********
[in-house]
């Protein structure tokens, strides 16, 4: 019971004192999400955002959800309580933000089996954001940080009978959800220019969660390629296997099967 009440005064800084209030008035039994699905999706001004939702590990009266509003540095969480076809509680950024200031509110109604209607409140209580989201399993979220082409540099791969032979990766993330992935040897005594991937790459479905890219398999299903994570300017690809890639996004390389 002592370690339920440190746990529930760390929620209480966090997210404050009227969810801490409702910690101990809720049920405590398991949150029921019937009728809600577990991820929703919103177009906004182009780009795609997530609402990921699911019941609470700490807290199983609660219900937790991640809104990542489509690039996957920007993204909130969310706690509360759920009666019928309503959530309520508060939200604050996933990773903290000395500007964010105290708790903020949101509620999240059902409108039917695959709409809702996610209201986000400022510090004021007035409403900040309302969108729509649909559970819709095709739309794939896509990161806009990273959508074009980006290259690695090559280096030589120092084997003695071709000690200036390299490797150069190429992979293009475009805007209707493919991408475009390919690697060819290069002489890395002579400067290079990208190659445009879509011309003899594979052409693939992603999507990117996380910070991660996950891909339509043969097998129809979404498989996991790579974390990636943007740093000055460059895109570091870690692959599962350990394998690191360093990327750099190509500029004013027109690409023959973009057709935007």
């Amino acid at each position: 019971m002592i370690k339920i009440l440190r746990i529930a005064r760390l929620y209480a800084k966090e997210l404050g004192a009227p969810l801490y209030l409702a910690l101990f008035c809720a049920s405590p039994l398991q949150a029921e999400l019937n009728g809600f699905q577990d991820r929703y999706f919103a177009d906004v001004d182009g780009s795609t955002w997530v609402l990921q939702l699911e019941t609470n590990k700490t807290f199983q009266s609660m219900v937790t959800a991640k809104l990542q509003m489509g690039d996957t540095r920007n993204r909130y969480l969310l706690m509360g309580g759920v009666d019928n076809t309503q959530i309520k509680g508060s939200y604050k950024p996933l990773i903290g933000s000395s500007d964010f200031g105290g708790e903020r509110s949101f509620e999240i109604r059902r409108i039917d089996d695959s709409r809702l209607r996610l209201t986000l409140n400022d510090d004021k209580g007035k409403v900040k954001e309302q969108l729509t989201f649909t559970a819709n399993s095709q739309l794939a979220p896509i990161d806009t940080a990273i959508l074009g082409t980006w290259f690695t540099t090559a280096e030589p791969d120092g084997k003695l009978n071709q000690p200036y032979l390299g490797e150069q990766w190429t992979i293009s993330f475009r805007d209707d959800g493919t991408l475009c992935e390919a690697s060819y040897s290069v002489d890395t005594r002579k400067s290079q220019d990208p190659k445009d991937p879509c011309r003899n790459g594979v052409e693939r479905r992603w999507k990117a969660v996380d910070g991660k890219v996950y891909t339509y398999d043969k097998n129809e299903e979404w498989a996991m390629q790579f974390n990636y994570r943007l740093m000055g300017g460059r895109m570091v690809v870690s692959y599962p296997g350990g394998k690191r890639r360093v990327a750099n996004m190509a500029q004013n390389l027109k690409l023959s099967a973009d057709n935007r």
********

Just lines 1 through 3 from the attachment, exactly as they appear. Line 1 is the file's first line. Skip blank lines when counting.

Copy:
[in-house]
């Protein structure tokens, strides 16, 4: 019971004192999400955002959800309580933000089996954001940080009978959800220019969660390629296997099967 009440005064800084209030008035039994699905999706001004939702590990009266509003540095969480076809509680950024200031509110109604209607409140209580989201399993979220082409540099791969032979990766993330992935040897005594991937790459479905890219398999299903994570300017690809890639996004390389 002592370690339920440190746990529930760390929620209480966090997210404050009227969810801490409702910690101990809720049920405590398991949150029921019937009728809600577990991820929703919103177009906004182009780009795609997530609402990921699911019941609470700490807290199983609660219900937790991640809104990542489509690039996957920007993204909130969310706690509360759920009666019928309503959530309520508060939200604050996933990773903290000395500007964010105290708790903020949101509620999240059902409108039917695959709409809702996610209201986000400022510090004021007035409403900040309302969108729509649909559970819709095709739309794939896509990161806009990273959508074009980006290259690695090559280096030589120092084997003695071709000690200036390299490797150069190429992979293009475009805007209707493919991408475009390919690697060819290069002489890395002579400067290079990208190659445009879509011309003899594979052409693939992603999507990117996380910070991660996950891909339509043969097998129809979404498989996991790579974390990636943007740093000055460059895109570091870690692959599962350990394998690191360093990327750099190509500029004013027109690409023959973009057709935007």
């Amino acid at each position: 019971m002592i370690k339920i009440l440190r746990i529930a005064r760390l929620y209480a800084k966090e997210l404050g004192a009227p969810l801490y209030l409702a910690l101990f008035c809720a049920s405590p039994l398991q949150a029921e999400l019937n009728g809600f699905q577990d991820r929703y999706f919103a177009d906004v001004d182009g780009s795609t955002w997530v609402l990921q939702l699911e019941t609470n590990k700490t807290f199983q009266s609660m219900v937790t959800a991640k809104l990542q509003m489509g690039d996957t540095r920007n993204r909130y969480l969310l706690m509360g309580g759920v009666d019928n076809t309503q959530i309520k509680g508060s939200y604050k950024p996933l990773i903290g933000s000395s500007d964010f200031g105290g708790e903020r509110s949101f509620e999240i109604r059902r409108i039917d089996d695959s709409r809702l209607r996610l209201t986000l409140n400022d510090d004021k209580g007035k409403v900040k954001e309302q969108l729509t989201f649909t559970a819709n399993s095709q739309l794939a979220p896509i990161d806009t940080a990273i959508l074009g082409t980006w290259f690695t540099t090559a280096e030589p791969d120092g084997k003695l009978n071709q000690p200036y032979l390299g490797e150069q990766w190429t992979i293009s993330f475009r805007d209707d959800g493919t991408l475009c992935e390919a690697s060819y040897s290069v002489d890395t005594r002579k400067s290079q220019d990208p190659k445009d991937p879509c011309r003899n790459g594979v052409e693939r479905r992603w999507k990117a969660v996380d910070g991660k890219v996950y891909t339509y398999d043969k097998n129809e299903e979404w498989a996991m390629q790579f974390n990636y994570r943007l740093m000055g300017g460059r895109m570091v690809v870690s692959y599962p296997g350990g394998k690191r890639r360093v990327a750099n996004m190509a500029q004013n390389l027109k690409l023959s099967a973009d057709n935007r």